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Without employees, a company would be merely an empty shell. Employees are the ones “on the ground,” witnessing how things work—or fail to do so. They alone have access to valuable insights and opinions that can only arise from seeing policies in action. For them, decisions passed down from the top aren’t just hypothetical initiatives; they’re lived realities.
That’s why the art of crowdsourcing employee feedback to reach a consensus is an important part of any humane decision-making process. In order to tweak and improve best practices, or implement new plans, you need to know exactly what your workforce thinks. What’s working? What isn’t? According to a Gallup poll, only 32.6 percent of U.S. workers are engaged with their jobs. Taking their feedback seriously and implementing changes could boost that figure within your organization.
Here are three things to consider as you strategize on methods to collect employee feedback.
Ensure Actions Match with Words
First, you’ll want to identify any places in which your employees’ words aren’t matching up with their actions and body language. This could indicate employees are holding back what they really think to avoid ruffling feathers. To get to the heart of the matter, you should prioritize creating an environment where employees feel safe speaking up.
As one professor who specializes in workplace communication says in Harvard Business Review, “We have a deep set of defense mechanisms that make us careful around people in authority positions. That is why the information you’re getting from people multiple levels below you in the organization is likely to be filtered.”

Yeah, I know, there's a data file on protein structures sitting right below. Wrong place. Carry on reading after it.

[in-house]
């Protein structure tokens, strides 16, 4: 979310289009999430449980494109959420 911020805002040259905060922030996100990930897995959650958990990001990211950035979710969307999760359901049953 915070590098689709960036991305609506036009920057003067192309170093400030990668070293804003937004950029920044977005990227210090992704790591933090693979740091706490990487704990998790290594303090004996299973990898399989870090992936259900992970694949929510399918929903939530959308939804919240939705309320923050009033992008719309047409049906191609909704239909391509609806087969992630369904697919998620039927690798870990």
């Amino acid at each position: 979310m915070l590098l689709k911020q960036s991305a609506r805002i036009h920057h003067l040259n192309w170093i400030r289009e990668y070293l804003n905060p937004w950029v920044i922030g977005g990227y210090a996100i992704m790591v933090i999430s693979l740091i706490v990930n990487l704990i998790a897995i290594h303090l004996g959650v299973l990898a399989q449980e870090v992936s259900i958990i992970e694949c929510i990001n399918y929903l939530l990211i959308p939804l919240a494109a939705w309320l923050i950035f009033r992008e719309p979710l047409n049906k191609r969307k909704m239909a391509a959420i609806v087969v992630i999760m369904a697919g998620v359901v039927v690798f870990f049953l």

Adjust your feedback collection mechanisms to protect employees with anonymity if needed, and work on promoting transparency in the workplace. But don’t make false promises—employee trust is hard to gain, and if you squander it by penalizing people for being honest, they’ll be hesitant to try again in the future.
Ask the Right Questions (the Right Way)
Part of collecting feedback is ensuring you ask the right questions. Avoid ambiguity, leading questions, either/or propositions and negative phrasing in your queries. Let’s say you’re evaluating job duties and responsibilities so you can optimally structure your department moving forward. Questions like these, courtesy of Entrepreneur, can help you gain better insight:
- – What would you change tomorrow if you were in my shoes? Why?
- – What do you like most about your job? Least?
- – How can I, as a manager, help you be more successful?
You’ll also want to present employees with a healthy mix of environments in which to present their feedback. While someone may not want to speak up in a full room, they could be more forthcoming in a one-on-one meeting. Likewise, a group poll embedded into interactive Google Slides can help people achieve honesty because dozens or hundreds of other people are answering at the exact same time. Since answers become visible on the screen as they pour in, a consensus (or lack thereof) will be obvious to everyone in the room, thus giving your company a jumping-off point for future discussions or action items.
Let Your Employees Know You’ve Heard Them
If you want feedback in the future, you need to act on current feedback. Thank employees genuinely for taking the time to offer feedback. Discuss how the department, team or company will incorporate it moving forward. And, if employees feel they’ve been wronged or otherwise ignored, own your mistakes and apologize in earnest. Part of collecting feedback is making it obvious why you’re doing so, and demonstrating you’re taking it seriously.
The art of crowdsourcing employee feedback to reach a consensus depends on what you ask, how you ask it and what you do with the information. Improving feedback methods can make your workplace a better, more communicative place to work, therefore boosting employee engagement and solidarity. Failure to do so will result in barriers to effective teamwork and repressed feelings.